Robyn Von Swank
Jeff Nelson
May 24, 2016 05:00 PM

Whitney Cummings is an open book – and soon everyone can read her story.

The comic will release her first memoir with G.P. Putnam’s Sons in fall 2017, PEOPLE can exclusively announce.

“I always told myself I would wait to write a book until I had accumulated enough humiliating mistakes to actually make the read worth your time,” Cummings, 33, said. “I’ve dated a gay guy, had my hair fall out from not eating enough fat, put family members in rehab, and come very close to spending my life in a Guatemalan prison. I’ve also accumulated a compendium of knowledge that can save you a lot of time.”

The stand-up comedian – who released her critically acclaimed HBO special I’m Your Girlfriend earlier this year – has never been one to shy away from getting personal or self-deprecating.

Related Video: Why You Shouldn’t Mistake Whitney Cummings for Sarah Silverman

Last year, she joked about her recent weight gain to Today‘s Hoda Kotb and Kathie Lee Gifford, “I put on, like, 20 lbs. People think I got a face lift.”

In her memoir, though, Cummings will open up about the truth behind her fluctuating weight: disordered eating.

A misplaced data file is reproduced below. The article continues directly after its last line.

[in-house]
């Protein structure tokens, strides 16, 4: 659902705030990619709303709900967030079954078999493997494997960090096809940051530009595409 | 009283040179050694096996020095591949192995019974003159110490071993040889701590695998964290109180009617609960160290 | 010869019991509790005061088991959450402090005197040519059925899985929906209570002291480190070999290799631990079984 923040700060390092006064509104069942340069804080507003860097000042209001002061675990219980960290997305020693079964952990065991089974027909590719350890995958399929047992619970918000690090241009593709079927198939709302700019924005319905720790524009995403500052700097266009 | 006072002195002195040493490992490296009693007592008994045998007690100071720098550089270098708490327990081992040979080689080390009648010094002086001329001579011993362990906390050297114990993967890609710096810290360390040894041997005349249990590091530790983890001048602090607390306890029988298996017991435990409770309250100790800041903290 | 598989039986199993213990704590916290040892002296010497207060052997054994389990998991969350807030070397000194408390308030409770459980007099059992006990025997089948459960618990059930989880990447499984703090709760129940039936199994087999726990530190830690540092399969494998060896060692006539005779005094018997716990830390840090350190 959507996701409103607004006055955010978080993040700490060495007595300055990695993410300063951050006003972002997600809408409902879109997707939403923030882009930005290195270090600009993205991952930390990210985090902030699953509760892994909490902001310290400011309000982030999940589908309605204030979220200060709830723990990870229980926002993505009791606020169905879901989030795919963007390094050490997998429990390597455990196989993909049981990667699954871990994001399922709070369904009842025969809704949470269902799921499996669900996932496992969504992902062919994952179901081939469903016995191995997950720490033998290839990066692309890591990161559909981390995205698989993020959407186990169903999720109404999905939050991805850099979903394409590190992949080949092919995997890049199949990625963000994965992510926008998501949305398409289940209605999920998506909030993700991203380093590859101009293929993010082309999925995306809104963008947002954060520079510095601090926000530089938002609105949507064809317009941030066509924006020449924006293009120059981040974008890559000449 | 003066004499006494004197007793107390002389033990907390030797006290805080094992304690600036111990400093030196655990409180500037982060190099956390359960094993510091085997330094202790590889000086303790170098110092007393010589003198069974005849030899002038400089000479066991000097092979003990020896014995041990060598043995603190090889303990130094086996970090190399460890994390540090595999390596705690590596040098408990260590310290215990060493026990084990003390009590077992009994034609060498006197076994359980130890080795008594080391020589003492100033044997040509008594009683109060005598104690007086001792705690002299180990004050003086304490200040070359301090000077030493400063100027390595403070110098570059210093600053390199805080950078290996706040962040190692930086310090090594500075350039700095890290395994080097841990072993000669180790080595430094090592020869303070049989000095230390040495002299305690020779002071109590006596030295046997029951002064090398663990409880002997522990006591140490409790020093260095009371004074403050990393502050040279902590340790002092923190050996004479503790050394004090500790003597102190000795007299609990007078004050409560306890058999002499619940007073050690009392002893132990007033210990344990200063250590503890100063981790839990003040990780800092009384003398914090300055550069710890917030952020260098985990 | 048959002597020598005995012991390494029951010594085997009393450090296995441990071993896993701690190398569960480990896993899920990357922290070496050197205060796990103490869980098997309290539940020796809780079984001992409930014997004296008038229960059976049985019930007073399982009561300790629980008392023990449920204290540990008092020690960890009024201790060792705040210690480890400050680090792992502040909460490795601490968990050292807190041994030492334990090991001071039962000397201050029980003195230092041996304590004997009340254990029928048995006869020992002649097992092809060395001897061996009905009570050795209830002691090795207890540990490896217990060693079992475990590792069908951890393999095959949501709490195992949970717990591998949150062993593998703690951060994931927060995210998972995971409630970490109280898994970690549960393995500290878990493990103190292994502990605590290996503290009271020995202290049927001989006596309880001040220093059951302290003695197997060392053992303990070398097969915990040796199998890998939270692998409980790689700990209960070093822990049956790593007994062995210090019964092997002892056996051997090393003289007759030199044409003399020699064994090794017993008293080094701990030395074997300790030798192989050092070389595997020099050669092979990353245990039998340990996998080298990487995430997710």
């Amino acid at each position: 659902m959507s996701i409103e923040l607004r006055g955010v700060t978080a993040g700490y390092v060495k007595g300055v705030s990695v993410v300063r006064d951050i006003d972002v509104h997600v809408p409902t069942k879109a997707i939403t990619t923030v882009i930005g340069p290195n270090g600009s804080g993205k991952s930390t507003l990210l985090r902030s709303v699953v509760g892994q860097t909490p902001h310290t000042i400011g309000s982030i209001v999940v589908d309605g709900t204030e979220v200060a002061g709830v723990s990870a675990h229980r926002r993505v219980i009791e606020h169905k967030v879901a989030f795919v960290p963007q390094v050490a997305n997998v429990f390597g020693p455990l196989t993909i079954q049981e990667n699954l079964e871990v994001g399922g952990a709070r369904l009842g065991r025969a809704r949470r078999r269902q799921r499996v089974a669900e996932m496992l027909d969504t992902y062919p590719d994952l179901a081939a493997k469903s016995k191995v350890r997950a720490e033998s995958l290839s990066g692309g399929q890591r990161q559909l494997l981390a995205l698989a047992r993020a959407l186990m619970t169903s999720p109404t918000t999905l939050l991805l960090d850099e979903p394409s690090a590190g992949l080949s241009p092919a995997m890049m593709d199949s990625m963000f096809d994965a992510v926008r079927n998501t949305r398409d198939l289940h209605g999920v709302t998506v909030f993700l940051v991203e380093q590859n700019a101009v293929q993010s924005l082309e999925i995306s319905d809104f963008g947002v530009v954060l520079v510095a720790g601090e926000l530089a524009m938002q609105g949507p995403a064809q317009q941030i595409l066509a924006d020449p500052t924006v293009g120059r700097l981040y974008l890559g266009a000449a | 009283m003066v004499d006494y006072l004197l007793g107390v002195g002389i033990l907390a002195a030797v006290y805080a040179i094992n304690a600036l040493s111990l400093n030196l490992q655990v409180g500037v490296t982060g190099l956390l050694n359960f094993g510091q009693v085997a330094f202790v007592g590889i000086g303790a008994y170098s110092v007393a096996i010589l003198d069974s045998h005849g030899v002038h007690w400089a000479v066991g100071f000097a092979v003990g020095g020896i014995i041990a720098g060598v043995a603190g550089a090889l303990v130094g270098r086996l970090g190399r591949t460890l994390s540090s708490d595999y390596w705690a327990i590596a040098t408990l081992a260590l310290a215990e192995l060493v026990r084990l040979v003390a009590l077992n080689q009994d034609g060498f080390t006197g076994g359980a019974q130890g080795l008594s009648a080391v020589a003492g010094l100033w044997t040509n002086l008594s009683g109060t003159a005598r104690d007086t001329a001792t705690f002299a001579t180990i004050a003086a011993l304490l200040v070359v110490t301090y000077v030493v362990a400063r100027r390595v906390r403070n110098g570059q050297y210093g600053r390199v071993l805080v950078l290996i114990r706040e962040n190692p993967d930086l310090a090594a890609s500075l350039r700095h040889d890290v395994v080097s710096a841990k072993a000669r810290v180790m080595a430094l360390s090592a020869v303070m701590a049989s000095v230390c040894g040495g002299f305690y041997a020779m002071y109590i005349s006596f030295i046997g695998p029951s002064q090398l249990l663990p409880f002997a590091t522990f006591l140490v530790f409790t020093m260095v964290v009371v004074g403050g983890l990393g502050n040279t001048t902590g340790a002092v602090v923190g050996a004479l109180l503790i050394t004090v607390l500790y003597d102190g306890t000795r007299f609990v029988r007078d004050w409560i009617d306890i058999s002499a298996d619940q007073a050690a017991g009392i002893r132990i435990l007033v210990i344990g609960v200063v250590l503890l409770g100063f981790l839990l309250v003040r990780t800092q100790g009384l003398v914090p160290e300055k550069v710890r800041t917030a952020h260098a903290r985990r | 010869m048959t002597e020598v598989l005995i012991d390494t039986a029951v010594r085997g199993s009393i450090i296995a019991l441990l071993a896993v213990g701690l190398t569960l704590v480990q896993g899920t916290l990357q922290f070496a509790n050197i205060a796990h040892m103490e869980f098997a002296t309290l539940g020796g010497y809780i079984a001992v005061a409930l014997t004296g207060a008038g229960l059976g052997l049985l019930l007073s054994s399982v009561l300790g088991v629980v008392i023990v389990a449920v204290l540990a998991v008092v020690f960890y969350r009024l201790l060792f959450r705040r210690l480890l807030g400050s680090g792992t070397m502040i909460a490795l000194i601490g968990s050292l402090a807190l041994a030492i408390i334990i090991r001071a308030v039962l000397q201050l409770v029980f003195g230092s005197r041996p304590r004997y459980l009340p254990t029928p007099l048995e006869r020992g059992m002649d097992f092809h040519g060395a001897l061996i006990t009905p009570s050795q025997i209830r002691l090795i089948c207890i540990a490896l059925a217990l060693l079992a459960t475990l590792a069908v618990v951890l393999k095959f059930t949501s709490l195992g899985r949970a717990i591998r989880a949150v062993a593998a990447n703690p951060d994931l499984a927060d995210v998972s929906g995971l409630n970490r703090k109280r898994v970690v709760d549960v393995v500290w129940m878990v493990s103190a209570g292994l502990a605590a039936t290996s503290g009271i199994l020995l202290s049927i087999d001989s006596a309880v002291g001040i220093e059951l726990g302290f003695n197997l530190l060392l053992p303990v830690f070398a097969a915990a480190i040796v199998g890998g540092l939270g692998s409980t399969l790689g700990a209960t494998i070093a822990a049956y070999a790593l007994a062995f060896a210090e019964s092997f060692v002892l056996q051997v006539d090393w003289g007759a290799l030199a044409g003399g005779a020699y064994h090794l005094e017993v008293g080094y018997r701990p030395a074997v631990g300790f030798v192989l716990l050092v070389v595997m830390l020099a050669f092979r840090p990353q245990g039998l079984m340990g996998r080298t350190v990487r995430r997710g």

“It didn’t occur to me that I had an eating disorder even though I almost exclusively ate sugar-free Twizzlers and Diet Sunkist,” she said.

Known for her smarts and searing wit, the 2 Broke Girls co-creator will get real about past relationships – “drug addicts were my drug,” she said – and how she hid past infidelity: “My shadiness took many forms such as programming guys’ names in my phone as other things: ‘Grandma home’ was my go-to,” she said.

Her first memoir, I’m Fine … And Other Lies will follow another first for the funnywoman, who will make her directorial debut with the upcoming relationship comedy The Female Brain.

“I’ve been putting off writing a book for a while because I wanted to make sure I had ample time to make it great and I never thought I’d say this, but I’m also really looking forward to writing in longer stretches than 140 characters or less,” said Cummings.

“I feel like I finally accumulated enough embarrassments, disasters and wisdom to put a book together that can compete with reading the Internet. And you’re welcome, readers, now you can just read this book instead of f—ing up like I did.”

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